Friday, 13 June 2003


Listening to:

Bach, Das alte Jahr vergangen ist, BWV 1091, an organ prelude from the Choräle der Neumeister-Sammlung.

Time to talk about games again. Here’s a simple one: a computerised version of Twenty Questions. It claims to update itself and learn from what people tell it. I reckon it’s a third year AI programming problem, but a good one.

At home, I have been playing quite a bit of Age of Mythology. After reckoning it not much chop a while back, I have since definitely come 'round to it. There are a couple of reasons for this. First, the computer opponent was good enough to keep me coming back for a while, and then I tried online games against human opposition. This is particularly good because of the rating system that the online service (ESO) uses. This means that I play against people who are roughly my level, and keeps things interesting.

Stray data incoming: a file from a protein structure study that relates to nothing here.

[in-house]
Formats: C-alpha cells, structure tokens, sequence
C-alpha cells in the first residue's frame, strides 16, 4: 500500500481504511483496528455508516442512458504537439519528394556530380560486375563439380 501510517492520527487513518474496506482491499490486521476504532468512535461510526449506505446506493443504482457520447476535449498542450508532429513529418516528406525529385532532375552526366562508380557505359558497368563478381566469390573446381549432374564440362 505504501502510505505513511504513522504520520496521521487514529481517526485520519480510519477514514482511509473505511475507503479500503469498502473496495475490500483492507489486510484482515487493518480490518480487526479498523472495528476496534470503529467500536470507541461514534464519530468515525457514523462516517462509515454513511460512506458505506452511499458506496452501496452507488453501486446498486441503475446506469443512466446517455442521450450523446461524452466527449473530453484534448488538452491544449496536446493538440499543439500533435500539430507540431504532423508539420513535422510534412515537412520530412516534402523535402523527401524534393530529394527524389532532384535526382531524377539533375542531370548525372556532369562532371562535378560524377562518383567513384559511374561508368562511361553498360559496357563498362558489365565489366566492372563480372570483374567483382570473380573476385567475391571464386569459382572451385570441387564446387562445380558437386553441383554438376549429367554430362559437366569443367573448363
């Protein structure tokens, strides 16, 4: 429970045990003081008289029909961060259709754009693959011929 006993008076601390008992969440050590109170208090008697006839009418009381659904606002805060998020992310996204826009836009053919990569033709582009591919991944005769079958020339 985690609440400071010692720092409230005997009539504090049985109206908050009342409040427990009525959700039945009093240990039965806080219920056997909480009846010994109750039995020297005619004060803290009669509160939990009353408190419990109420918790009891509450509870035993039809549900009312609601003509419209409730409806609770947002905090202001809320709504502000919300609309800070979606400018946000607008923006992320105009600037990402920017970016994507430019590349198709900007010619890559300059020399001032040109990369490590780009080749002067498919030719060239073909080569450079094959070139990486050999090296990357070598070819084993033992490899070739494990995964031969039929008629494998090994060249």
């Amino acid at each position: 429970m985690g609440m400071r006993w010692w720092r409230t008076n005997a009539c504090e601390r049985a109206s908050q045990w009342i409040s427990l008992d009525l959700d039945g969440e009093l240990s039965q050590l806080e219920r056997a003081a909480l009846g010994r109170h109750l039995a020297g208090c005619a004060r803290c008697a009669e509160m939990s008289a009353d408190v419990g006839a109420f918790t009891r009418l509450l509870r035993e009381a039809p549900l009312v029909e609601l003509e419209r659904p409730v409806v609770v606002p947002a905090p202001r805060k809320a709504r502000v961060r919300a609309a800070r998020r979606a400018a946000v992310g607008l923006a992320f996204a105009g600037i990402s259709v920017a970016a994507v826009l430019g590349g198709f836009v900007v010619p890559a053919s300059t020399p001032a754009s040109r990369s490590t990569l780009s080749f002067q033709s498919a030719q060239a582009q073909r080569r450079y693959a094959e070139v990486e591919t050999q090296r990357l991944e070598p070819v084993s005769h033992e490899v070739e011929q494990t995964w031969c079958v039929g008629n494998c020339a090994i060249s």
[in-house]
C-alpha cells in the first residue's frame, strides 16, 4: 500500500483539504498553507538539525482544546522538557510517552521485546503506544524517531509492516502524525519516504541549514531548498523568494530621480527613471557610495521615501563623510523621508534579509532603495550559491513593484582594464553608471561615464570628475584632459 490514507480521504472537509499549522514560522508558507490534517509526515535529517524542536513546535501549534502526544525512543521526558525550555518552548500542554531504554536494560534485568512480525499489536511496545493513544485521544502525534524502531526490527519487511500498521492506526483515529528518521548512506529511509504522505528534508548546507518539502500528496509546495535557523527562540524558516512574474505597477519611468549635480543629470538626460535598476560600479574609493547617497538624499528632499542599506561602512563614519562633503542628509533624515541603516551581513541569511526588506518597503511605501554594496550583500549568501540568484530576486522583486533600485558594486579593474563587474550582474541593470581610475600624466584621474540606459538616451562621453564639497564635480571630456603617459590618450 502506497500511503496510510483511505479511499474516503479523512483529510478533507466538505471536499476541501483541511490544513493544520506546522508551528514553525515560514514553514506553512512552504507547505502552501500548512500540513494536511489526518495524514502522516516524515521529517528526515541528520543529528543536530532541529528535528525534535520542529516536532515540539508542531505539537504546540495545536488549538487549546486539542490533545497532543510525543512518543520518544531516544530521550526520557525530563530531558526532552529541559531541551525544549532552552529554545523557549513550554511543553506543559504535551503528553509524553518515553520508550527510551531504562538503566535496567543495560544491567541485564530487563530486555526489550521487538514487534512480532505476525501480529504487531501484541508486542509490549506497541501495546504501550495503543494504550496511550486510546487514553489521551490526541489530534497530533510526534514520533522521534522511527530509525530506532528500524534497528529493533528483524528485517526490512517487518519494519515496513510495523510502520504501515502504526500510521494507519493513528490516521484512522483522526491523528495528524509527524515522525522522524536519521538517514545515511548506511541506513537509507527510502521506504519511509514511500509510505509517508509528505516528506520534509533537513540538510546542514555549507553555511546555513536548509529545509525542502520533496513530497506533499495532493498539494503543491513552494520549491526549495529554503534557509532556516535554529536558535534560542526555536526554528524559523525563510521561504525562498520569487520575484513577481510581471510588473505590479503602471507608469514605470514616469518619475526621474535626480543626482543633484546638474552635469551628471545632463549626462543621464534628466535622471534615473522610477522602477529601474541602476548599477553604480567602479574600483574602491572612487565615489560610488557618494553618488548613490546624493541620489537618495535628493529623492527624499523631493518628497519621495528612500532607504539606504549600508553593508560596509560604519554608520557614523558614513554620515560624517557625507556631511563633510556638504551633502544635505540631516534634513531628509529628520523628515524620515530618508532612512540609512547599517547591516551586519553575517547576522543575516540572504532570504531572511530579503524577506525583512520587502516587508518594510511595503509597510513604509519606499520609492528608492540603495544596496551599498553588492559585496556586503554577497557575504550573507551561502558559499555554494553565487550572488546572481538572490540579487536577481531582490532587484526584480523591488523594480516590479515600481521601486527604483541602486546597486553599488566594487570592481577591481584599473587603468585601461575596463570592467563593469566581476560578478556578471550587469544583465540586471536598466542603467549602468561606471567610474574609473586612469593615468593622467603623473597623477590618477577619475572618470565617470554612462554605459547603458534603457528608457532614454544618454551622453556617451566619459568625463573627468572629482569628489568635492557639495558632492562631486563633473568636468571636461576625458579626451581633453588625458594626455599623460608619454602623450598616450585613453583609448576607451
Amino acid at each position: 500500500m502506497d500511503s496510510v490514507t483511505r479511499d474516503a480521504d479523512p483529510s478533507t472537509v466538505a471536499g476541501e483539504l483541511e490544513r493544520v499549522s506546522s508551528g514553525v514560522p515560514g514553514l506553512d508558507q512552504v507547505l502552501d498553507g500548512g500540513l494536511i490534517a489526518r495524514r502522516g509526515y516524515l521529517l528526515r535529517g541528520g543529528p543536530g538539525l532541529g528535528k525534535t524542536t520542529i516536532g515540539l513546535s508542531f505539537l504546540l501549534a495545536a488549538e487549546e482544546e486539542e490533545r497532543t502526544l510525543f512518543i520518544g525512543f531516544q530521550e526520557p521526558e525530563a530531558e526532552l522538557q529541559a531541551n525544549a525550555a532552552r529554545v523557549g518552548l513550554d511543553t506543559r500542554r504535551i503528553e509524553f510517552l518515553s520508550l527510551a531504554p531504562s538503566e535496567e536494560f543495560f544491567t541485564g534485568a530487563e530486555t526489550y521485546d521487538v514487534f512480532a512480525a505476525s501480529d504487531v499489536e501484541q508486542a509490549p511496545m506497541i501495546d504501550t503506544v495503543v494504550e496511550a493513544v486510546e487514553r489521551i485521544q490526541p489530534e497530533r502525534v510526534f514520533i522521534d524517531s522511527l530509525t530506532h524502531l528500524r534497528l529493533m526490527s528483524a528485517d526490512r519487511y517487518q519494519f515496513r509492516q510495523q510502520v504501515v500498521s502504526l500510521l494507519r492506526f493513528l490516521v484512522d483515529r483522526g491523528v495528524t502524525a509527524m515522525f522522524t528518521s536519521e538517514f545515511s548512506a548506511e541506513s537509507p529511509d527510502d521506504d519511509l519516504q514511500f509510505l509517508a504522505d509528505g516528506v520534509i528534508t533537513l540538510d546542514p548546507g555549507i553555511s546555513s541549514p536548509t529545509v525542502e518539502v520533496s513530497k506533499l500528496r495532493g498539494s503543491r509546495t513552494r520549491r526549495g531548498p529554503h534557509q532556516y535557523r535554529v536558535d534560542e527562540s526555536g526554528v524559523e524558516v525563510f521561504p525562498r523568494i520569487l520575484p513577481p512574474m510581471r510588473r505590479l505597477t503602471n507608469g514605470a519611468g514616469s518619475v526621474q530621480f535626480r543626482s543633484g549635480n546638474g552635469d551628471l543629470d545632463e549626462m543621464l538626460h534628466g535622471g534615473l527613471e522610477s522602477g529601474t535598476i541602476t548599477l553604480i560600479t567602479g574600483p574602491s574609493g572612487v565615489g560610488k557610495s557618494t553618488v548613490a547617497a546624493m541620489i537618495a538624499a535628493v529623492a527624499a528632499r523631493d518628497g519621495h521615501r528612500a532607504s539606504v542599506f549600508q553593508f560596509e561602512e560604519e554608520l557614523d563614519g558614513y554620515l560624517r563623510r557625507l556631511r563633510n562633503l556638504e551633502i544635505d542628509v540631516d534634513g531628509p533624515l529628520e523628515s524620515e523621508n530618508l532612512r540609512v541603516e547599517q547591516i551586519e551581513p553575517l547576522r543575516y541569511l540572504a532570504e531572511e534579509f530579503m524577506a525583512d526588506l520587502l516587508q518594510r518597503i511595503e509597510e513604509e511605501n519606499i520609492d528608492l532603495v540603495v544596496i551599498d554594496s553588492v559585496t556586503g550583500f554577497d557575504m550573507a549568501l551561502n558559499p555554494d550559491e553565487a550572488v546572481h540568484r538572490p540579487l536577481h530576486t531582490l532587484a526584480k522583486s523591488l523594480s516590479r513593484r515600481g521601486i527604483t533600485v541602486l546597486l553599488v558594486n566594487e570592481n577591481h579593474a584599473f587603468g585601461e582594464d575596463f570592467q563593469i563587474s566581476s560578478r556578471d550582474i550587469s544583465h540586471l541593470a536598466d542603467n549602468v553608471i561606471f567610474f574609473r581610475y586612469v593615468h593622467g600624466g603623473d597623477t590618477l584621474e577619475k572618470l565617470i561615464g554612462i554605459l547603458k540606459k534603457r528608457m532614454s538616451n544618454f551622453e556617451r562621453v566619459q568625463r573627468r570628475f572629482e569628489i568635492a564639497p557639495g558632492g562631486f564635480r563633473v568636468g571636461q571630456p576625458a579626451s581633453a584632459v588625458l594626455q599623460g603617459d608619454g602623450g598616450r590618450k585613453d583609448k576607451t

The rating system used at ESO is the Elo system, used extensively in the chess world. It’s zero-sum. I don’t know if this is a good idea or not. Researching the issue on the Web, I found a description of the more recent Glicko system, which isn’t zero-sum. There are lots of hairy formulas lower down, but the initial prose explains the motivation well.